by: Priscilla Robinson
The bright days of spring can be a great kick off opportunity for seed planting and other fun activities that will keep students engaged in purposeful learning right up to the end of the school year. Educational Innovations has plenty of hands-on products that fit right in with springtime scientific activities. It is not too late to germinate your students’ curiosity with planting seeds, feeding your local flock of feathered friends or playing with shadows. Get up and enjoy the warming weather!
My grandson, Henry, and I are having a blast with EI’s Grow-A-Maze. Presently, we have climbing pea plants “racing” their way up to the top of the transparent planter. We are watching the young plants’ roots dive deep into the water reservoir and their stems twist and turn through the maze that he designed.
Leaf count is at 8 right now. Henry is sure his plant will get to the top before mine! Our investigation is building on daily observations and new questions. Beans or other climbing plants do equally well.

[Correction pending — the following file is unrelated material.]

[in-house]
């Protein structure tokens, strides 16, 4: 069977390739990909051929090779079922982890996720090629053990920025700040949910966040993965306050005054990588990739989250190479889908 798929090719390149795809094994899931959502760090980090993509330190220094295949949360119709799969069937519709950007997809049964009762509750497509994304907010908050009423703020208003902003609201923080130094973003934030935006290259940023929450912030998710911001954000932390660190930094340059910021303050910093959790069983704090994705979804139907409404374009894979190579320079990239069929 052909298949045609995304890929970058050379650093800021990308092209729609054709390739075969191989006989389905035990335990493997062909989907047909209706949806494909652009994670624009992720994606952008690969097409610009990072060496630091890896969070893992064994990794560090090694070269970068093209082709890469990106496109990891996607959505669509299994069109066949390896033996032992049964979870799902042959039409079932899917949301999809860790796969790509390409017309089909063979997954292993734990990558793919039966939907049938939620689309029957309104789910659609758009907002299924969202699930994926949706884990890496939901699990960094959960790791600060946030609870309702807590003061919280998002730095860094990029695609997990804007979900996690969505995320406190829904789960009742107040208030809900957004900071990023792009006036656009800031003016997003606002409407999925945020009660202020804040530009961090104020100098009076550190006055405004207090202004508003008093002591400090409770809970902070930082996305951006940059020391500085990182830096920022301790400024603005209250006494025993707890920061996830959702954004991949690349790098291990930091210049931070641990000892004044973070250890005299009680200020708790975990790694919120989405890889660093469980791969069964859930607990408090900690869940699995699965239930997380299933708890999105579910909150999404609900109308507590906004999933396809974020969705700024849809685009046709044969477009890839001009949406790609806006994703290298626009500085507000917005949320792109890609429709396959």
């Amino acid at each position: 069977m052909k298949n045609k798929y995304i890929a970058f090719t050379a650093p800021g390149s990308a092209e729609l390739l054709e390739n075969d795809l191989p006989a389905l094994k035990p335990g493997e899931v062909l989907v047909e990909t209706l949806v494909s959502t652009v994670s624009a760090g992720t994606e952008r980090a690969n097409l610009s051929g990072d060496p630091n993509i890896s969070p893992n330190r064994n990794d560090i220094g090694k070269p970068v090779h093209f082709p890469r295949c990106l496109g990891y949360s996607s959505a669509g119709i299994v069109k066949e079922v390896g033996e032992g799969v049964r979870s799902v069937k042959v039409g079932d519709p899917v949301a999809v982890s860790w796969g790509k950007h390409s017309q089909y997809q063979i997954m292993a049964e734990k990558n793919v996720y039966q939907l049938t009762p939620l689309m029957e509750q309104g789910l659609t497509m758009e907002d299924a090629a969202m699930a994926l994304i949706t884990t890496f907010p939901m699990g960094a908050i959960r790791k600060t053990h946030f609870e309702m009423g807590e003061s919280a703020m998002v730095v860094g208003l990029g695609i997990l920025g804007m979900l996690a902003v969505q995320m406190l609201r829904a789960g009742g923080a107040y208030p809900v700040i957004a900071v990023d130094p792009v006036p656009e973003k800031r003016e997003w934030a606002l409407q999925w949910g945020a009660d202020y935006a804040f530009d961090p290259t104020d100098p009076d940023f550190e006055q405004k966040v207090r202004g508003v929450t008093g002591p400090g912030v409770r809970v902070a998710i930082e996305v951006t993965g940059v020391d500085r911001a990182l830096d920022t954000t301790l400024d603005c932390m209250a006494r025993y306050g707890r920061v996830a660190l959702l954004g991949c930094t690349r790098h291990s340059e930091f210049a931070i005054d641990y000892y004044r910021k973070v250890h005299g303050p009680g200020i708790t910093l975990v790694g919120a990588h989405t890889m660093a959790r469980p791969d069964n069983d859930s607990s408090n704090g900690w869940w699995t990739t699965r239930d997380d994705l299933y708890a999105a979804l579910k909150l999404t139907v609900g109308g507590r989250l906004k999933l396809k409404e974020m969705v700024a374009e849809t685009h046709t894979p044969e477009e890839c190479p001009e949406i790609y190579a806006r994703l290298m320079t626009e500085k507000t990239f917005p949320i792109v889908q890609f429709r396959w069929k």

Feeding the birds as they migrate north and set up housekeeping in our maple tree is another amazing opportunity to enjoy the weather and build our observation skills. We have repurposed a soda bottle and attached the nifty new Soda Bottle Bird Feeder at the neck of the bottle opening.
It has been hung from a branch of a tree in my yard and filled with wild bird seed. The weight of the bottle depends on the bottle size, so plan accordingly. I especially like the design because the gray squirrels have not figured out how to access the seed. It also keeps the seed dry, despite the damp Pacific Northwest weather.
The Chestnut Crested Chickadees all eagerly latch onto the rail of the feeder and keep Henry entertained as they dart in and out for a meal. Henry has become quite the Mocking Jay, mimicking the “Chick-a-dee-dee-dee” song. Students of all ages can learn and research about the birds in your area and their springtime activities.
Who knows what awaits you in nature?
Enjoy these last few weeks of school. It doesn’t matter if you are in an urban or rural setting—there are so many ways for your students to explore and observe myriad forms of life in our great outdoors. On a recent trip to North Seattle, Henry and I found a treasure right in the city.
Aside from the items I’ve mentioned above, I also enjoy these springtime science products. Take a look—they will surely fit into your Life Science and sun lessons!